# How can we intuitively understand the idea that when the velocity of fluid increases, the pressure of fluid decreases?

In the above example image Example 1, I understand the reason why the pressure will decrease when the velocity increases. The reason is given as follows by Richard Feynman:

The speed $$v_2$$ must certainly exceed $$v_1$$ to get the same amount of water through the narrower tube. So the water accelerates in going from the wide to the narrow part. The force that gives this acceleration comes from the drop in pressure.

But, I fail to understand how on increasing the velocity the pressure decreases, in every case.

For example, Richard Feynmann also gives the following Example 2:

Example 2:

Have you ever held two pieces of paper close together and tried to blow them apart? Try it! They come together. The reason, of course, is that the air has a higher speed going through the constricted space between the sheets than it does when it gets outside. The pressure between the sheets is lower than atmospheric pressure, so they come together rather than separating.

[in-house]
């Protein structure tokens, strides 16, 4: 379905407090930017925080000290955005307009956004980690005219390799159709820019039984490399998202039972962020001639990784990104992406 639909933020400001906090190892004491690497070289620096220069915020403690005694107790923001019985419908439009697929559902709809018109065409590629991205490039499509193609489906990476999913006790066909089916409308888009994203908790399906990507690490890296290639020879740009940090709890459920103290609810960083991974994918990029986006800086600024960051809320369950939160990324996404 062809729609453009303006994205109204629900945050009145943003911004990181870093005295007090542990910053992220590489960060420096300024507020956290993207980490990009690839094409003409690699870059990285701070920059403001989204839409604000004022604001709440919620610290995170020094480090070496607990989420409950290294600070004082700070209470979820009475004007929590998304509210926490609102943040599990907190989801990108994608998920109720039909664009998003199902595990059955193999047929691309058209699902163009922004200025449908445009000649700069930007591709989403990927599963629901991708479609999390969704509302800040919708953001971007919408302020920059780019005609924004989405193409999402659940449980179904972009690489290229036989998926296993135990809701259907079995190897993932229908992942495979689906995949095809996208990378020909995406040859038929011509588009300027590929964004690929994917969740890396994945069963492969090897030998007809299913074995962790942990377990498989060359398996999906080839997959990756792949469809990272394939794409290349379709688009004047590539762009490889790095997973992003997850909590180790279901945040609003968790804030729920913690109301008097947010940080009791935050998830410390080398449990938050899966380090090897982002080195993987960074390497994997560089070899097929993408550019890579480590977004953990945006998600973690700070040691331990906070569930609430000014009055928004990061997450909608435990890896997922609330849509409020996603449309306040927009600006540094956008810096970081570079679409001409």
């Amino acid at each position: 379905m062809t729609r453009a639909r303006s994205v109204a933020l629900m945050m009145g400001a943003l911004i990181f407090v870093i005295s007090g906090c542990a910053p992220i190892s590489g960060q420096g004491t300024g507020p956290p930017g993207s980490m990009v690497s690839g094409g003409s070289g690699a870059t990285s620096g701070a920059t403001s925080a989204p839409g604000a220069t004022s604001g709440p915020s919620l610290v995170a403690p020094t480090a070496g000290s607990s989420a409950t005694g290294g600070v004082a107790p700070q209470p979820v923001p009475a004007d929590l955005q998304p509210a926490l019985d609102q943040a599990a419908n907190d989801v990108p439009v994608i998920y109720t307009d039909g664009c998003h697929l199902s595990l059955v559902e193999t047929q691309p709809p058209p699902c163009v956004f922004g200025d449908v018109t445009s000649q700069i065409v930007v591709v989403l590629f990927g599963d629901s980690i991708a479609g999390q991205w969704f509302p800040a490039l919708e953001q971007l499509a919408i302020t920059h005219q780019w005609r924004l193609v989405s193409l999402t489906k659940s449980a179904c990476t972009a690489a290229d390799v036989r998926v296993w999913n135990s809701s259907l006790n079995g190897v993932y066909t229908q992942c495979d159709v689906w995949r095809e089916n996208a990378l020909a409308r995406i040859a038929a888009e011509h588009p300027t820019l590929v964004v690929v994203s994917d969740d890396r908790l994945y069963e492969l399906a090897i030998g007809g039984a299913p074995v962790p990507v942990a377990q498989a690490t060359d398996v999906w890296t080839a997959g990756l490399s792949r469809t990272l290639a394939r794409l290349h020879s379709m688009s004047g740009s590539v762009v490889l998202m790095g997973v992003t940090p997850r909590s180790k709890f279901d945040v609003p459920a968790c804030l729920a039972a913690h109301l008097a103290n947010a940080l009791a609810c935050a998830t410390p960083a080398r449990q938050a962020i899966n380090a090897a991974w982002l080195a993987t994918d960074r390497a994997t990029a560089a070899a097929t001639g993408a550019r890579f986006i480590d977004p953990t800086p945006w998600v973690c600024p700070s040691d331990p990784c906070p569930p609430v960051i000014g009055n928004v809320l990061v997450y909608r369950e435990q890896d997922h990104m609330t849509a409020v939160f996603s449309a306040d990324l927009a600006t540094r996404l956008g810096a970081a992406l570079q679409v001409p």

How do we understand this phenomenon in Example 2 just with the help of Newton's Laws, forces, energy conservation, etc. as explained in Example 1?

Can we explain every case with such a detail of forces as explained in the first Example 1?

In summary, I fail to understand this phenomenon intuitively.

Could someone explain it to me by taking 5 different examples in different contexts, so that we understand it intuitively, why it so happens?

Currently, in most cases it seems kind of magical that when velocity in a fluid increases, the pressure decreases.

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– Chris
Dec 15, 2019 at 2:13
• Bernoullis equation is basically an energy balance. When the velocity increases the kinetic energy increases so if the potential $$\rho g h$$ stays the same then the pressure must drop Dec 16, 2019 at 5:04